## 10 tips for the statistically savvy sleuth

Here are some tips on what to do when you encounter statistics in the real world or in the workplace so you can avoid some of the most common statistical mistakes out there. Don’t just read and believe!

- Pinpoint misleading graphs
- Uncover biased data
- Search for a margin of error
- Identify nonrandom samples
- Notice missing sample sizes
- Detect misinterpreted correlations
- Point out confounding variables
- Inspect the numbers
- Report selective reporting
- Expose the anecdote

## 10 surefire exam score boosters

Want to get a higher score on your next exam? Put these ten tips into practice to get ahead in your class — and stay ahead.

- Figure out what you don’t know, then do something about it.
- Avoid saying, “Yeah, yeah I know this,” when you, in fact, may not — be active, not passive.
- Make friends with formulas.
- Make an “If-Then” chart. IF my professor asks me
*X*, THEN here’s what I do:*Y*. - Figure out exactly what the question is asking.
- Label what you are given in the problem.
- Draw a picture.
- Connect what’s given to what’s being asked, and you can solve the problem.
- Do the math — twice — just to make sure.
- Analyze your answer: Does it make sense?

## Notation and meanings

Notation is math shorthand for the ideas and concepts used to represent sample and population values. Following are the most common symbols in statistics and what they stand for. Keep this list handy so that you don’t get tripped up by notation.

### Values and statistics from a sample

*x̄* is the mean of one sample of quantitative data.

*s* is the standard deviation of one sample of quantitative data.

*p̂* is the proportion of yeses (successes) in one sample of a binomial data set.

### Values and parameters from a population

*X* is a random variable that represents any individual value in the population.

*x *is the value of *X* for one specific individual from the population.

*μ _{x}* is the mean of the random variable

*X*— also known as the population mean.

*σ _{x}* is the standard deviation of

*X*— also known as the population standard deviation.

*p *is the proportion of yeses (successes) in the entire binomial population.

### Parameters and statistics regarding the sample mean

*X̄* is a random variable that represents any sample mean of any sample of size *n* taken from the population.

*μ _{x̄}* is the mean of

*X̄*— also known as the mean of all possible values of

*μ*. Note that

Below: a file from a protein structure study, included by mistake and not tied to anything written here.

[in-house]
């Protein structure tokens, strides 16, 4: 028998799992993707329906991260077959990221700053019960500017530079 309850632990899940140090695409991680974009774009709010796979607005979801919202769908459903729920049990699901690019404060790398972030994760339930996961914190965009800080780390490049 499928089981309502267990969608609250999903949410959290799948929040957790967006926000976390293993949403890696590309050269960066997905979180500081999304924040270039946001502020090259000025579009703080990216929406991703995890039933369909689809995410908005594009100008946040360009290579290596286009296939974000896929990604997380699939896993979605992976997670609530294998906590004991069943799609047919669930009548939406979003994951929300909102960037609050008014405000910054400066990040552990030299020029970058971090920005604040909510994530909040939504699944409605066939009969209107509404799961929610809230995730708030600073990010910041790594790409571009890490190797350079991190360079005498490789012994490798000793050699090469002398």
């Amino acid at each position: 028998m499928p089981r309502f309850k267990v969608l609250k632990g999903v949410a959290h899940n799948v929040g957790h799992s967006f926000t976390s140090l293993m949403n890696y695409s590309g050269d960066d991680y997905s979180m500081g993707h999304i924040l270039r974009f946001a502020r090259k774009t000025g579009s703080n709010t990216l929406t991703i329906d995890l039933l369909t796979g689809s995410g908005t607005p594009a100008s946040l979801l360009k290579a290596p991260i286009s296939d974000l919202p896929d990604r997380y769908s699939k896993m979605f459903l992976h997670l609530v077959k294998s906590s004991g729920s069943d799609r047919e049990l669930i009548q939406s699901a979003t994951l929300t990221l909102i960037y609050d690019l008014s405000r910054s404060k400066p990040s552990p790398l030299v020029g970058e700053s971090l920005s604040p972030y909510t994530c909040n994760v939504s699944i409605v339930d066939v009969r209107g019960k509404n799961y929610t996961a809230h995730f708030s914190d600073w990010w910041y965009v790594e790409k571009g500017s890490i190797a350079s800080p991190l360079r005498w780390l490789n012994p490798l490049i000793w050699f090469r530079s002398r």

_{x̄}*μ*=

_{x̄}*μ*.

_{x}*σ _{x̄}* is the standard error of

*X̄*— also known as the standard deviation of all possible values of

*X̄*. Note that

*σ*=

_{x̄}*σ*.

_{x}/√n## Distributions

Three distributions are very common in statistics: normal and binomial distributions and sampling distributions. Following are the formulas that are used with each of these three distributions to help solve problems.

Normal: Use

Binomial: Mean *np*; Variance *np*(1 – *p*).

Probability:

Normal Approximation:

Sampling Distribution of *X̄*:

## Confidence intervals

Many confidence intervals exist, with the primary purpose of estimating a population parameter. The following list provides a host of formulas for many different confidence interval scenarios from one-sample confidence intervals to those involving two samples from two populations.

One population mean *μ _{x}* with standard deviation known:

One population mean *μ _{x}* with standard deviation unknown:

One population proportion *p* with standard deviation unknown:

Difference of two population means *μ _{x}* –

*μ*with standard deviations known:

_{y}Difference of two population means *μ _{x}* –

*μ*with standard deviations unknown but equal:

_{y}Difference of two population means *μ _{x}* –

*μ*with standard deviations unknown but unequal:

_{y}Difference of two population proportions *p _{1}* –

*p*with standard deviations unknown:

_{2}## Test statistics for hypothesis tests

Many hypothesis tests exist, with the primary purpose of testing a population parameter. Following are all the test statistics for both one-sample and two-sample hypothesis tests.

One population mean *μ _{x}* with standard deviation known:

One population mean *μ _{x}* with standard deviation unknown:

One population proportion *p*:

Difference of two population means *μ _{x}* –

*μ*with standard deviations known:

_{y}Difference of two population means *μ _{x}* –

*μ*with standard deviations unknown but equal:

_{y}Difference of two population means *μ _{x}* –

*μ*with standard deviations unknown but unequal:

_{y}Two population proportions: